Myanmar, an emerging travel destination in the Pacific Asia region, has long been an source of fascination for international travellers from many parts of the world. With the spread of its good reputation as a travel hotspot destination, Myanmar’s star is shining ever more brightly.
This is a place of authenticity where visitors can feel something genuine through their travels and enjoy an array of tourism products. The unsullied cultural and natural resources, people with a sense of genuine hospitality and friendliness, who still take pride in wearing traditional costumes and practicing age-old customs, adds up to a rich and authentic trip.
The country has vast potential to develop many different kinds of tourism. Thanks to all the gorgeous landscapes – islands, beaches, national parks, and snowcapped mountains – plus the bounty of flora and fauna, ecotourism is hotting up. Thanks to all the exotic ethnicities, local traditions, delicious cuisine and ancient pagodas, cultural tourism is another contender.
Gifted with these precious tourism assets, Myanmar needs to develop tourism in a sustainable and responsible manner. The preservation and conservation of nature and culture are of paramount importance to the country.
Last year, Myanmar received nearly a million tourists. Around 350,000 arrivals, a 20% year-on-year spurt, came by air.
Myanmar is very lucky because the country’s economy is not much dependent on tourism and, with modest arrivals like that, mass-market tourism is a long way away. So the country has the opportunity to develop tourism in a responsible way, picking and choosing from the best examples of more developed countries, but adapting them to the local culture and environment.
Myanmar is now opening up politically and economically. In developing tourism, Myanmar sees that “economic benefits” are far from the only concern when developing tourism. In implementing responsible tourism policies, Myanmar will emphasize quality rather than quantity. To ensure such quality tourism, efforts have been made in upgrading tourism-related
infrastructure, standardizing hotel accommodations and transport, not to mention enhancing the skills, knowledge and service quality of employees. Ensuring the security of tourists is also vital.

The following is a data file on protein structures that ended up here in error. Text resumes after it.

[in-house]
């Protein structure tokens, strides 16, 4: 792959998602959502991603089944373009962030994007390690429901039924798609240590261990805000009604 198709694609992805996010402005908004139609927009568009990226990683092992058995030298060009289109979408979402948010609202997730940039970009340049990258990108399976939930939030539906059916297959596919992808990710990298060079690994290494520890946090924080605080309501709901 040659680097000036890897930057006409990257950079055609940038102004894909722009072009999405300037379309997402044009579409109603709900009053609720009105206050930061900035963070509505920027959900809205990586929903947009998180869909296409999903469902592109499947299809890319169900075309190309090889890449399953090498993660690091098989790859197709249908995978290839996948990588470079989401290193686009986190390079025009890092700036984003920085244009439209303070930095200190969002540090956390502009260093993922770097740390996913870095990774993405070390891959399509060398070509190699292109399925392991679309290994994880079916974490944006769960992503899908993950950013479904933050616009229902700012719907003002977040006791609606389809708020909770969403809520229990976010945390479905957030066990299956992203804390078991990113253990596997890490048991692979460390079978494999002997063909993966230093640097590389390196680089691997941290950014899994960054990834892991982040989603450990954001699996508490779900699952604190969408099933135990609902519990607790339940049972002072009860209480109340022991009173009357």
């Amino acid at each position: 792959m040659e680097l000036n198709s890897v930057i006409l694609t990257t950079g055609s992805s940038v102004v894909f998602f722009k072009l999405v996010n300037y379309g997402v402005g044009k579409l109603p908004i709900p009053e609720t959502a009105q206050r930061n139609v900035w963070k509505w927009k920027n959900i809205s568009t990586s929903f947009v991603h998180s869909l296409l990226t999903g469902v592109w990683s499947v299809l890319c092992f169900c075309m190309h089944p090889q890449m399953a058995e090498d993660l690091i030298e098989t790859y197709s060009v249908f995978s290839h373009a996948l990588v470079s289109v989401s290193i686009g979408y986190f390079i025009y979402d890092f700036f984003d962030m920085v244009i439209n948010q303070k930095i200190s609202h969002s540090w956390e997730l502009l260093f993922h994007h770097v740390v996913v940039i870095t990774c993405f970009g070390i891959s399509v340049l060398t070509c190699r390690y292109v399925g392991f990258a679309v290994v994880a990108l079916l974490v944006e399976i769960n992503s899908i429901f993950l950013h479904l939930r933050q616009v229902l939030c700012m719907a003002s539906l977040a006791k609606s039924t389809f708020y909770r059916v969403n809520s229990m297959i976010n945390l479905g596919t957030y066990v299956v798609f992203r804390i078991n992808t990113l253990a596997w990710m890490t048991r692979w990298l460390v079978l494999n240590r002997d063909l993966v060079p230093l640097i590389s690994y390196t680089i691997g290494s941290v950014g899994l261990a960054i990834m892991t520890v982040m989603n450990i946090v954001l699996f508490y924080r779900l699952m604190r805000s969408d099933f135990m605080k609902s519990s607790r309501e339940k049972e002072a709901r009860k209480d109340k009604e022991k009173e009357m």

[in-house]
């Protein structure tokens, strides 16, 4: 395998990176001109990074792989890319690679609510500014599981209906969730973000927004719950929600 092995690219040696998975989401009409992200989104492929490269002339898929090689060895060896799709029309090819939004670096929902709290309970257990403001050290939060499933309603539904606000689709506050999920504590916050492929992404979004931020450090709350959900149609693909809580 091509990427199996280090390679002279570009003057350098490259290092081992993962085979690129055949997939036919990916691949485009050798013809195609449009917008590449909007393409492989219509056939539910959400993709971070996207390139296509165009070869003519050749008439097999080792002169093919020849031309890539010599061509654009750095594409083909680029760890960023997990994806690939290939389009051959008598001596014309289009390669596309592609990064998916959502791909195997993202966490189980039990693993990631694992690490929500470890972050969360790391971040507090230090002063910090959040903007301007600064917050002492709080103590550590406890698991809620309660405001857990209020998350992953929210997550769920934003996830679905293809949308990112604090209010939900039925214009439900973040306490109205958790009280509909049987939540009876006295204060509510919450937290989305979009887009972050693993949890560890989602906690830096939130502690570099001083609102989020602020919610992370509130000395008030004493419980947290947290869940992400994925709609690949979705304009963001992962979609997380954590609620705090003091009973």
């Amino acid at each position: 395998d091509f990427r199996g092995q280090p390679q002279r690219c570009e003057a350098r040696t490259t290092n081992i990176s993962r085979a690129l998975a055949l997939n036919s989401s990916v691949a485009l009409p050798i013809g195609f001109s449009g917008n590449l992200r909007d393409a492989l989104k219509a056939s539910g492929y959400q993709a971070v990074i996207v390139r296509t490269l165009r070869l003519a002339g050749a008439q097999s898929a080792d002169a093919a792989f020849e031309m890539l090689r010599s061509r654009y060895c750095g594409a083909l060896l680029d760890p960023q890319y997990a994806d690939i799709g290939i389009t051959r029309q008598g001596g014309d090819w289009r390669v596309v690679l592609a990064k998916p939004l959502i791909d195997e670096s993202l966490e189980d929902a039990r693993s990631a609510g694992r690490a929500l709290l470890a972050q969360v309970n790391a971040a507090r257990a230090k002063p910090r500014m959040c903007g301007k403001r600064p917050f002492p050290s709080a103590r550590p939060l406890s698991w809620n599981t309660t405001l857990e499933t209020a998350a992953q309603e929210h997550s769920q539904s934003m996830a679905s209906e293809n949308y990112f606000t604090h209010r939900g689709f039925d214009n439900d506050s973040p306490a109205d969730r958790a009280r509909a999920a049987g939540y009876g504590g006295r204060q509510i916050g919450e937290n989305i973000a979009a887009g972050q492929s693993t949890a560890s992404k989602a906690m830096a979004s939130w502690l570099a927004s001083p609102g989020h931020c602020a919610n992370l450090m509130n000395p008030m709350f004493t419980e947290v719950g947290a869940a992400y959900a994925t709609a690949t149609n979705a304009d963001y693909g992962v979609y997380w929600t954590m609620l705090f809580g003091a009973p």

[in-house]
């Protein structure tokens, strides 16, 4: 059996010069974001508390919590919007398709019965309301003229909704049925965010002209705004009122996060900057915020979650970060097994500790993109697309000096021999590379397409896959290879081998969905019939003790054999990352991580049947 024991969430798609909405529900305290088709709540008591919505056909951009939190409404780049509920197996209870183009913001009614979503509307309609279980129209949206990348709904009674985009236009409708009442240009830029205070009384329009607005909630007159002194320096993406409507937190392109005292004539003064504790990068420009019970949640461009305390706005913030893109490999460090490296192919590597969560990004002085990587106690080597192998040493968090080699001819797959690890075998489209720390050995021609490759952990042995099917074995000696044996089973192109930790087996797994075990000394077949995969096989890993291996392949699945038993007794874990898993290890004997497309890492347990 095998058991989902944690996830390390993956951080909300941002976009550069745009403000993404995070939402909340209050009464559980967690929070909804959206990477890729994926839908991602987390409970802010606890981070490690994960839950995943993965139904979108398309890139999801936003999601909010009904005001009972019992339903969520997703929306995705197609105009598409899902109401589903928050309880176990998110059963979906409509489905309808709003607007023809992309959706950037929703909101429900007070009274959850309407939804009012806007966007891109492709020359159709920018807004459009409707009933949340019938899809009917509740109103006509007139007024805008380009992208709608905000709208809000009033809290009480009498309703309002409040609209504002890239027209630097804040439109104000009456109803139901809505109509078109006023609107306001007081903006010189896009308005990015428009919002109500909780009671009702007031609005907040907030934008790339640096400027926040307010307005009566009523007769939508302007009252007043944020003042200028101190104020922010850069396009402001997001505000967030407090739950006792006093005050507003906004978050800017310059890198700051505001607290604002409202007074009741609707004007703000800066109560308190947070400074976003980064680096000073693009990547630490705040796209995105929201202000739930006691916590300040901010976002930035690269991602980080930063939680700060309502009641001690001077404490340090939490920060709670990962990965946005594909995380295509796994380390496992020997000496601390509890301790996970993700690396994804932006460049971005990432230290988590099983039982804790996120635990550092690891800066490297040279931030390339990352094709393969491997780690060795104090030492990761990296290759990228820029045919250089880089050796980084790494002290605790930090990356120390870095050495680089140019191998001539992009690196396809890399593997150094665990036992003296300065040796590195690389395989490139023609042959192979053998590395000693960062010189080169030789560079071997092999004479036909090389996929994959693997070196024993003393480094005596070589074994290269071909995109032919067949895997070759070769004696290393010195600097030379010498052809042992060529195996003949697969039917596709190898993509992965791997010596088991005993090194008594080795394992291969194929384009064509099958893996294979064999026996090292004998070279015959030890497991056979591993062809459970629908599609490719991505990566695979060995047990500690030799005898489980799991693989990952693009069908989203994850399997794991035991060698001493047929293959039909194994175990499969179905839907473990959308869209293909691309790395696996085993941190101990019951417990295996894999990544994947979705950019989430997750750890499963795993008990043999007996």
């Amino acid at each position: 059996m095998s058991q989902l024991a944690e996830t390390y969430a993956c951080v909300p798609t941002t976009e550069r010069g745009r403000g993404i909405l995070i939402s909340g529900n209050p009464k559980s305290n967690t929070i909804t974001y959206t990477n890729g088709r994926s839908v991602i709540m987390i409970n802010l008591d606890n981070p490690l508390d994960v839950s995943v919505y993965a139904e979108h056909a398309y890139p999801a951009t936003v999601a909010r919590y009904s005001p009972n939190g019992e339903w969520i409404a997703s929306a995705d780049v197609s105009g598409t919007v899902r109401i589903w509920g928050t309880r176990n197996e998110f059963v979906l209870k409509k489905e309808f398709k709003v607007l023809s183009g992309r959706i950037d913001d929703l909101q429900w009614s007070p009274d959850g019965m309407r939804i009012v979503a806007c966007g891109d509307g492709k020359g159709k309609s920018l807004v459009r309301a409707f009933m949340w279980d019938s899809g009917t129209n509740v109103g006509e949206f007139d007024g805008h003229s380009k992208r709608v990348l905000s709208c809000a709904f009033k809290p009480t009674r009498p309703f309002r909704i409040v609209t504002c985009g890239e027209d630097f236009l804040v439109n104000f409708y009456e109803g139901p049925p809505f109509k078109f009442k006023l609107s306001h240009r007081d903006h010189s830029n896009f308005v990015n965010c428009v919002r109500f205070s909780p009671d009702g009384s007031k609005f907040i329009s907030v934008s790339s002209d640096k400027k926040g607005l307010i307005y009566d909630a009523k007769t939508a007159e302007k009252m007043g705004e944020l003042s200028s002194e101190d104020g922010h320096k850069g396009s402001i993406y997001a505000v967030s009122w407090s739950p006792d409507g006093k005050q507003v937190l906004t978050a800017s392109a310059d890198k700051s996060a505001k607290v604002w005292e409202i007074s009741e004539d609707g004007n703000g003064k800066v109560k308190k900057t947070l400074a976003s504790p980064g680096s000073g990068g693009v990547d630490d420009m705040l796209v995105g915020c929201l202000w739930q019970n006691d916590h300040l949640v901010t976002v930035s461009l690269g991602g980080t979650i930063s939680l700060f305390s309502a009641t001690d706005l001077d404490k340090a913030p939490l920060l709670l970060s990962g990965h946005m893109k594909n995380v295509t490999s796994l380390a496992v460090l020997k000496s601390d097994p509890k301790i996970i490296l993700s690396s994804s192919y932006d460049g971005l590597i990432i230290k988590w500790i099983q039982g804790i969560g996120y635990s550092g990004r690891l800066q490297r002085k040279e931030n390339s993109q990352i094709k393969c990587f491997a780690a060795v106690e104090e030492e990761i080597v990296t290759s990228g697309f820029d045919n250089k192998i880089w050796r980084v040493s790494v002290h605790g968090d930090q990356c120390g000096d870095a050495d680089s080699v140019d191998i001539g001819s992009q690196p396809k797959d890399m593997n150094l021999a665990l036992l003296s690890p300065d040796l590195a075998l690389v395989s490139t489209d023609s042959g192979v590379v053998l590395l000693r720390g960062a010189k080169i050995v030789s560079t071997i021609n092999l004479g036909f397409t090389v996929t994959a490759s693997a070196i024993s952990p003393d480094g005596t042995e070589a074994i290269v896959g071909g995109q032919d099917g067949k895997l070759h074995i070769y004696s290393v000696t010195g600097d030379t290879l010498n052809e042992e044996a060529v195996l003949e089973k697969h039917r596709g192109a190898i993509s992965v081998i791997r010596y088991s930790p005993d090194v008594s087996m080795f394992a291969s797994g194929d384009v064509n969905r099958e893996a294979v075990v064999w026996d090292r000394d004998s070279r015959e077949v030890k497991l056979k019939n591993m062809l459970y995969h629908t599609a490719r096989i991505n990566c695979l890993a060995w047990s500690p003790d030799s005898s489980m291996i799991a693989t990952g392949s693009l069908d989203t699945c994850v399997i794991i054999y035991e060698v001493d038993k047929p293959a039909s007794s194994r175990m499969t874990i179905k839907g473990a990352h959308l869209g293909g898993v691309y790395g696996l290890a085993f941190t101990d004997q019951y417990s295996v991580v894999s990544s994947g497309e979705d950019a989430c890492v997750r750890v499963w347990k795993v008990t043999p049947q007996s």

To facilitate and implement these plans, the Committee for Smooth Entrance of Foreign Visitors was formed on 15 September 2011. Comprised of members of the tourism board and related departments, officials from states and regions and private organizations, the Committee has already begun its work plan for the safety and satisfaction of tourists in Myanmar.
Keeping in mind that responsible tourism can maximize the positive effects and mitigate the negative impacts on tourism and environment, the Government is working with the private sector to raise awareness of responsible tourism and put its most sound principles into practise.
In order to support Responsible Tourism, Myanmar hosted three workshops, namely, “From Localization to Globalization”, “Responsible Tourism” and “E-Tourism Asia Boot Camp” from 28-29 November 2011 in Bagan. International experts on Responsible Tourism served as moderators at the workshops. Each of them yielded fruitful results.
In the years to come, Myanmar will hold more workshops and activities to promote responsible tourism, with the assistance of international experts and different regional organizations.
Through sustainable and responsible tourism, Myanmar believes it can best bring about myriad benefits to all stakeholders in the travel business: travelers, locals and entrepreneurs, in a triple-win situation.
(Htay Aung is the Union Minister for Ministry of Hotels and Tourism, the Republic of the Union of Myanmar)
This article was published in PATA Compass January/February 2012.